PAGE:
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Dictionary of the History of Ideas

Studies of Selected Pivotal Ideas
170 occurrences of ideology
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170 occurrences of ideology
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3. Music and Spirit. Speculative ideas of music in
the Renaissance also had intricate relationships with
Spirit. The harmony of the universe was sometimes
attributed not to World Soul but to World Spirit. By
association with Spirit, it was said, music has its effects,
not on the soul of man, but on his spirits.

No greater muddle faces the modern reader than
the many older meanings of “Spirit” and “spirits,” all
of which were involved in theories of the nature and
effects of music. From the early Greeks came the idea
of World Spirit, a unifying element in the universe,
sometimes equivalent to World Soul, sometimes an
intermediary between Soul and matter. This concept
is related to Aristotle's postulation in De caelo (269a
30-270b 20) of a fifth element (which came to be called
the quintessence), an aether, more subtle than fire or
air, a substance similar to that of the stars, immortal
and eternal, which pervades all things (as in the Stoic
World Soul—anima mundi). It exists in its purest state
outside of the spheres, Aristotle theorized, but with
increasing impurity it spreads down through spheres
and elements to lowest earthly matter. Every form or
body depends on the nature of its spirit: in ascending
scale, body becomes more pure and aethereal; celestial
Intelligences have no material body at all but are souls
clothed in pure spirit. (This pervasive fifth element
explained for astrologers the pathway by which stars
and planets transmit their influence. Alchemists hoped,
by infusing superior spirit into lower forms, to convert
base metals to gold.) Spirit might indicate, also, an
astral or sidereal vehicle given to souls by the stars.
Hebrew theology introduced, further, the transcendent
Spirit of God, which brought order out of Chaos and
breathed life into man. Spirits in the form of angels
or demons, good or bad—souls with spiritual bodies—
inhabited the empyreal heavens, planets, or elements.

There were also the aerial but corporeal spirits of
man—natural, vital, and animal—which were ex-
pressed from the blood, refined in the heart, further
subtilized in the brain, each serving a function of the
tripartite soul, and linking soul to body as World Spirit
mediated between World Soul and matter. They were
usually discussed in a purely medical sense, but they
were, even so, related to the quintessence, by which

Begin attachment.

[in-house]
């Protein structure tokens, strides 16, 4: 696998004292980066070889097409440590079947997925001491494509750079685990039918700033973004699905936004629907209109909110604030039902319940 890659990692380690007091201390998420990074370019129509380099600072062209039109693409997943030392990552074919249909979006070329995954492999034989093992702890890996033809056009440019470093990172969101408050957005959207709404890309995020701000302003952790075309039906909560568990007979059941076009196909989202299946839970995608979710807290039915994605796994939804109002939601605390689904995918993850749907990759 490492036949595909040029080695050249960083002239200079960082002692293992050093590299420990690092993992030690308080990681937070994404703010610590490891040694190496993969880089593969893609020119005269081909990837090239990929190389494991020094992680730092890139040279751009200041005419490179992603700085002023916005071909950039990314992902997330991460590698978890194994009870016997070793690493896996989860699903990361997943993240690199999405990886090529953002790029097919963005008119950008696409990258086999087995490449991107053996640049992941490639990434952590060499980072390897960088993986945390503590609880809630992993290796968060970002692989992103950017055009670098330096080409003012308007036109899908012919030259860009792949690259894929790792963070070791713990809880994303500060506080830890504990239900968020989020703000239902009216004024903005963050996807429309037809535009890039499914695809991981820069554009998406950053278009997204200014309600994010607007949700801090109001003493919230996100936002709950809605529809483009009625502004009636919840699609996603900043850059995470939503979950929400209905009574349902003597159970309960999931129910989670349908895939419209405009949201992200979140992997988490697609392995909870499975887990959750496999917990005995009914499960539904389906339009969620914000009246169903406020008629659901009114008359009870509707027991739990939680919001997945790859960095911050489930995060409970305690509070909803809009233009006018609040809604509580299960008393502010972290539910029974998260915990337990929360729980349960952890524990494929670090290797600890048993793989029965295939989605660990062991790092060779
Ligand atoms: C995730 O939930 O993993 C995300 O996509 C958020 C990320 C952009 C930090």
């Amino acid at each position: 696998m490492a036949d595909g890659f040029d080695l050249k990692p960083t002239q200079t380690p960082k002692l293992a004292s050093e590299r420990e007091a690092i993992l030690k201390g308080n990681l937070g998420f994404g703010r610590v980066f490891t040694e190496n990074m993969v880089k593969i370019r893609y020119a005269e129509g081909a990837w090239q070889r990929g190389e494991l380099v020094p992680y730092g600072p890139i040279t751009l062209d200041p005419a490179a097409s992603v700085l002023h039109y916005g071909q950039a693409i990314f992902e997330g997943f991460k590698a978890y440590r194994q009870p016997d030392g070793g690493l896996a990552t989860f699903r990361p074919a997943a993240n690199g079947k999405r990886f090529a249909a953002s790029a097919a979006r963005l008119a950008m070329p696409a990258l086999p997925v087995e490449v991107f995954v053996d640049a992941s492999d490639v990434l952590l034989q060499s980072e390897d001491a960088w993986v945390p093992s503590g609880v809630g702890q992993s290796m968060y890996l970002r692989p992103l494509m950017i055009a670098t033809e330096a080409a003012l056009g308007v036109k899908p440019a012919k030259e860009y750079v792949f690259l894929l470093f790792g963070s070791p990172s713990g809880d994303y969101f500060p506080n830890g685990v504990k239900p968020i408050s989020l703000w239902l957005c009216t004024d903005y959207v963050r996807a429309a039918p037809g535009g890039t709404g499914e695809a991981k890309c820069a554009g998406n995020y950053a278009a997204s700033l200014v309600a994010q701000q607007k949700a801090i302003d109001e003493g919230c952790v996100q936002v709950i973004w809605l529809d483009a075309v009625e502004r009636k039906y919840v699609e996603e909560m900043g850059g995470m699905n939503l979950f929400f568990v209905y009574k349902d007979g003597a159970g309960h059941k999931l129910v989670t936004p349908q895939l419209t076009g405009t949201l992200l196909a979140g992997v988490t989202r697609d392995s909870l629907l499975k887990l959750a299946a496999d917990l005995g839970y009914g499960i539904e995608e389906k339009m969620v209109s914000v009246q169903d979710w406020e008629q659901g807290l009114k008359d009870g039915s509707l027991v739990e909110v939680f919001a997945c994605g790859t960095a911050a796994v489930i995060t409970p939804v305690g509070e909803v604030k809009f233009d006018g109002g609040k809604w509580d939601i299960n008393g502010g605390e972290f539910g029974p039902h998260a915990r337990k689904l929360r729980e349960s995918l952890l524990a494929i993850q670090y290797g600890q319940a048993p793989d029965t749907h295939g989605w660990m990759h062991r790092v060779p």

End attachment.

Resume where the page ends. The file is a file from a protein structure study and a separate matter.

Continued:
they were nourished, and occasionally to astral Spirit,
whose nature they shared. However described, they
were considered quite distinct from the Spirit of God,
a spark of which resided only in the rational soul.

Pagan and Christian, materialistic and occult ideas,
were confused or interrelated so as to baffle the most
earnest scholar then as now. Every writer made his
own interpretations, which varied in different works,
or even in the same work. Sometimes “soul” and
“spirit” were used synonymously. Any brief review,
then, of the relation of music to spirit must be simpli-
fied, ignoring, as it must, historical evolution of ideas,
variation in individual philosophies, and specific theo-
logical controversy.

In writing influenced by Platonic tradition, however,
one view remains constant: spirit is musical. World
Spirit is the harmony of the universe and shares that
of the planets. “Th'all-quickning Spirit of God,” in the
imagery of Du Bartas, in Divine Weekes and Workes
(1621, p. 301), turns the “whirling wheels” of the
universe to make a music like that made by a blast
of air in a great organ. In George Herbert's “Easter,”
the “blessèd Spirit” of God is called to “bear a part”


in the music of “heart and lute.” Angelic Spirits sing
in heaven; “Millions of spiritual Creatures,” described
by Milton in Paradise Lost (IV. 677-82), “walk the
Earth/ Unseen,” raising “Celestial voices to the mid-
night air.” Spirits in man, moving harmoniously, make
a harmony of soul and body. Music itself has and
breathes spirit (Finney, p. 106), which affects other

Everyone agreed that music moves human spirits.
The most common explications, being basically physi-
ological, are only indirectly related to ideas discussed
in this article and need be reviewed only briefly. Since
the species or forms of sense impressions were thought
to be carried to the soul by spirits, and all psychological
or emotional response to be reflected in predictable
motion of spirits in the body—especially in the heart,
the center of emotion—it could be assumed that per-
ception of musical sound inevitably alters the spirits.
Music can move spirits, also, it was believed, by physi-
cal contact. Hearing, more than any other sense, wrote
Ficino (Walker [1958], pp. 7-10), has immediate effect
on the spirits, because moving air, the vehicle of sound,
strikes directly the innate air in the ear, which is or
has in it aerial spirit, and sets up a motion that pene-
trates to the innermost parts. The effect of music is